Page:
• Samantha

      The white powder you mention is laundry detergent/powder, right? Or even baking soda can be caustic….

      • S Conroy

        Yes indeed. To clean his nose :-). But unluckily for Linda this was a red herring.

    • Sarah Crysl Akhtar

      I think he murdered her in a blackout (rage? drunkenness? white powder?) and is just waking up…

      • S Conroy

        Think you’ve got it. By jove you’ve got it.

  • Paul A. Freeman

    I’m assuming Linda slit her wrists in the bath – hence the round (gravity) blood drops. I enjoyed the characterisation, but was left waiting for the story to develop more.

    • S Conroy

      Hadn’t thought of that one..

  • S Conroy

    I was rivetted fromt the start of this one, but still not too sure I’ve got it. I’d put my bets on Take 1: He’s got a terrible illness (the demon cancer) and is keeping it from the family. ET phone home. Take 2. He’s been sniffing white powder and has a nose bleed. Another demon altogether. Thought of attempted suicide or self-mutilation too, but it didn’t really feel like that. Just one more clue, that’s all I want.

    • Samantha

      The white powder you mention is laundry detergent/powder, right? Or even baking soda can be caustic….

      • S Conroy

        Yes indeed. To clean his nose :-). But unluckily for Linda this was a red herring.

    • Sarah Crysl Akhtar

      I think he murdered her in a blackout (rage? drunkenness? white powder?) and is just waking up…

      • S Conroy

        Think you’ve got it. By jove you’ve got it.

  • Paul A. Freeman

    I’m assuming Linda slit her wrists in the bath – hence the round (gravity) blood drops. I enjoyed the characterisation, but was left waiting for the story to develop more.

    • S Conroy

      Hadn’t thought of that one..

  • Sarah Crysl Akhtar

    I regretfully concur with those who were unsatisfied.

    Carl, each of your previous stories conjured up its own unique magic conveyed in an authentic voice. I’m not big on folksy so that was a first barrier for me to overcome. I think that’s a challenging voice for revealing increasing madness and terror (old “Twilight Zone” episodes notwithstanding). I needed more iciness in the paranoia here.

  • Sarah Crysl Akhtar

    I regretfully concur with those who were unsatisfied.

    Carl, each of your previous stories conjured up its own unique magic conveyed in an authentic voice. I’m not big on folksy so that was a first barrier for me to overcome. I think that’s a challenging voice for revealing increasing madness and terror (old “Twilight Zone” episodes notwithstanding). I needed more iciness in the paranoia here.

  • Samantha

    The Mel Gibson film The Beaver came to mind…The MC definately did something he wasn’t supposed to do and had to clean up “his act” for Linda mainly – if, in fact, she was alive and kicking…My bet is he did something to himself…

    I liked the story especially the introduction (and him eating the “holy tortilla). There is no hint that he is nuts initially. I also liked the narration as it was how a lunatic would think especially the natural language.

  • Samantha

    The Mel Gibson film The Beaver came to mind…The MC definately did something he wasn’t supposed to do and had to clean up “his act” for Linda mainly – if, in fact, she was alive and kicking…My bet is he did something to himself…

    I liked the story especially the introduction (and him eating the “holy tortilla”). There is no hint that he is nuts initially. I also liked the narration as it was how a lunatic would think especially the natural language.

  • Diane Cresswell

    This is an interesting concept – mind wandering over drops of blood that take on a face that looks like the Devil. I do like the way the story was introduced. I was caught reading through the whole story then wondered at the end what was this about. Where did the drops of blood come from? Why was the dialog with the ‘face’ go on for so long? What was the person’s frame of mind doing this diatribe – alcohol… drugs… mental…? I could see this story fleshed out and be quite good. A more indepth ending would definitely complete this one. Liked it anyway.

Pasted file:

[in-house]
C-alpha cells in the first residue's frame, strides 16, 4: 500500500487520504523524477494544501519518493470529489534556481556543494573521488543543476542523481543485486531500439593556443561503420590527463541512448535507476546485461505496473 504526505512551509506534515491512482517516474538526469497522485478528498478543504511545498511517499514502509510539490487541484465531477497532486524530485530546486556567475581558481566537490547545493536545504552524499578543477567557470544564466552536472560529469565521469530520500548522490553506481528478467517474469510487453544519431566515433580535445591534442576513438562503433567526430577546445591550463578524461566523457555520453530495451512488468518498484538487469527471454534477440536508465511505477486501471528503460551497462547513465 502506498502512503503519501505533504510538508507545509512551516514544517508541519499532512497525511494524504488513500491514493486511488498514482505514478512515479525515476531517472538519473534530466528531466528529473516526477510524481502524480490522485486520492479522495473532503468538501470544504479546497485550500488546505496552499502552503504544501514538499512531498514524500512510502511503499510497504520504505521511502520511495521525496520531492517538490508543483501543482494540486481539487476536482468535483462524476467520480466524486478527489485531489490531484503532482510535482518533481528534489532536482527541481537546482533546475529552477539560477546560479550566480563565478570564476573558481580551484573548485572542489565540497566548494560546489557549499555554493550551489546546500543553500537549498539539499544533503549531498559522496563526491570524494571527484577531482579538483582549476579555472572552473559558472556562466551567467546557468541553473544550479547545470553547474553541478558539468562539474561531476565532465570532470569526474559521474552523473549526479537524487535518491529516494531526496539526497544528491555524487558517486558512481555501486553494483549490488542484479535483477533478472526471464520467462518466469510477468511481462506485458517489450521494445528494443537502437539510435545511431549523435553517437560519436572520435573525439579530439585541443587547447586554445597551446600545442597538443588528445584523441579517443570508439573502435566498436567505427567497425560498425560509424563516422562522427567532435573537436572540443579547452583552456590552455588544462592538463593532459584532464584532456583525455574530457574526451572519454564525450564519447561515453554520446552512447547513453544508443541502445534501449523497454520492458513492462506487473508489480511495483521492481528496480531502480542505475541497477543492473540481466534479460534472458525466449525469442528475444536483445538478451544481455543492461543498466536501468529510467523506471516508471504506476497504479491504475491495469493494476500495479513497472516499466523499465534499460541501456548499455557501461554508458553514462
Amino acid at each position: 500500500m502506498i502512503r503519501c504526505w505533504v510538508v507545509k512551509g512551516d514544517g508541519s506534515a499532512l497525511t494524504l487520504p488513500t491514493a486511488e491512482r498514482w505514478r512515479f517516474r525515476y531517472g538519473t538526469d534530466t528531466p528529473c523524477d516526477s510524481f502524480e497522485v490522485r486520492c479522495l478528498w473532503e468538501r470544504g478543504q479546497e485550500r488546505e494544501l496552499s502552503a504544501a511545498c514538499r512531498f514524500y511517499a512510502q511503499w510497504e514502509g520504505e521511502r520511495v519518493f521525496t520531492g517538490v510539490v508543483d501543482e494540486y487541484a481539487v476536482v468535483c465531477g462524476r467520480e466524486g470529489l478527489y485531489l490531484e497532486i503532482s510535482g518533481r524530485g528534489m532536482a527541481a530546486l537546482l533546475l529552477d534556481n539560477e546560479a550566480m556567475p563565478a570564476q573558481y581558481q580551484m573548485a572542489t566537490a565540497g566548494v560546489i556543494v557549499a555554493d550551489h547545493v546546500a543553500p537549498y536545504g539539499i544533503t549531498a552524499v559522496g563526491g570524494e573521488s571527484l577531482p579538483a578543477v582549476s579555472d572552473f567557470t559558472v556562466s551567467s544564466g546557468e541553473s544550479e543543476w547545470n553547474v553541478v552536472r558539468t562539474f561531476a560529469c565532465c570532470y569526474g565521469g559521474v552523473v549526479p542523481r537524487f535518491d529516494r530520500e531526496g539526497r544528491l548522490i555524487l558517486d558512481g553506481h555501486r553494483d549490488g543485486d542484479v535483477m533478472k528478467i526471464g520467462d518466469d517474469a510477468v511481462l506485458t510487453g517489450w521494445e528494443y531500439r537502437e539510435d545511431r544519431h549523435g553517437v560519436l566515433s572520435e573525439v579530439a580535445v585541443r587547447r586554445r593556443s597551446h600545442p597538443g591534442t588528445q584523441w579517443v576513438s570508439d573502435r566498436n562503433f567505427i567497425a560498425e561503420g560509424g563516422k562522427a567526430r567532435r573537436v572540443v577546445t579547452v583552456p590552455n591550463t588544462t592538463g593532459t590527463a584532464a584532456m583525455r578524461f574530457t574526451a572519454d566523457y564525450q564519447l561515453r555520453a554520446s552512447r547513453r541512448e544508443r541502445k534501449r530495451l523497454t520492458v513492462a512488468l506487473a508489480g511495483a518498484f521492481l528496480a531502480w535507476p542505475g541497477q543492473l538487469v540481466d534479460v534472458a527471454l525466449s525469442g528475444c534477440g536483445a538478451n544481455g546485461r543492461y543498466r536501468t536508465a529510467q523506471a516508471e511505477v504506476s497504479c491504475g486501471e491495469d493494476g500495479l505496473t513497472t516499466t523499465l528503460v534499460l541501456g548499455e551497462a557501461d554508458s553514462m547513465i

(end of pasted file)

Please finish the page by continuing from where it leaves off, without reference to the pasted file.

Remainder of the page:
• Diane Cresswell

    This is an interesting concept – mind wandering over drops of blood that take on a face that looks like the Devil. I do like the way the story was introduced. I was caught reading through the whole story then wondered at the end what was this about. Where did the drops of blood come from? Why was the dialog with the ‘face’ go on for so long? What was the person’s frame of mind doing this diatribe – alcohol… drugs… mental…? I could see this story fleshed out and be quite good. A more indepth ending would definitely complete this one. Liked it anyway.

  • joanna b.

    I like the writing, I really do. Clean, crisp, clear. (And I do remember so well the upper-class headhunter story.)

    Here, all we get is a glimpse of Linda in the beginning and then know she is dead by the end. Otherwise, it would be, “Linda will bite my head off when she sees this mess,” rather than “Linda would bite … if she saw this mess.”

    I’m 99% sure the mess is Linda.

    I love the title. I would like to see the murder. Or if not that, I would like to see both the MC and Linda more clearly. Not necessarily in dialogue even, but what set him off to murder her. Was Linda a bitch or was she a woman hard put to handle a husband with anger issues? Or both?

    Also, it the story starts with Jesus, maybe that circle should be closed.

    Anyway, I enjoyed reading it, and gave it 4 stars.

  • joanna b.

    I like the writing, I really do. Clean, crisp, clear. (And I do remember so well the upper-class headhunter story.)

    Here, all we get is a glimpse of Linda in the beginning and then know she is dead by the end. Otherwise, it would be, “Linda will bite my head off when she sees this mess,” rather than “Linda would bite … if she saw this mess.”

    I’m 99% sure the mess is Linda.

    I love the title. I would like to see the murder. Or if not that, I would like to see both the MC and Linda more clearly. Not necessarily in dialogue even, but what set him off to murder her. Was Linda a bitch or was she a woman hard put to handle a husband with anger issues? Or both?

    Also, it the story starts with Jesus, maybe that circle should be closed.

    Anyway, I enjoyed reading it, and gave it 4 stars.

  • MPmcgurty

    What’s here is deliciously disturbing! Someone – maybe Linda – was murdered, and the character did it but he’s convinced himself the devil on the floor caused it.

    I agree with Jeff’s view that conflict and resolution are missing. A bit more detail in those areas would also allow you to pace his anger. The first paragraph is amusing and has good voice, but it jumps from that to snarling so quickly and maintains it for so long without revealing much else. I think a more evenly spread transition over well-placed hints to what happened would make this a chilling piece.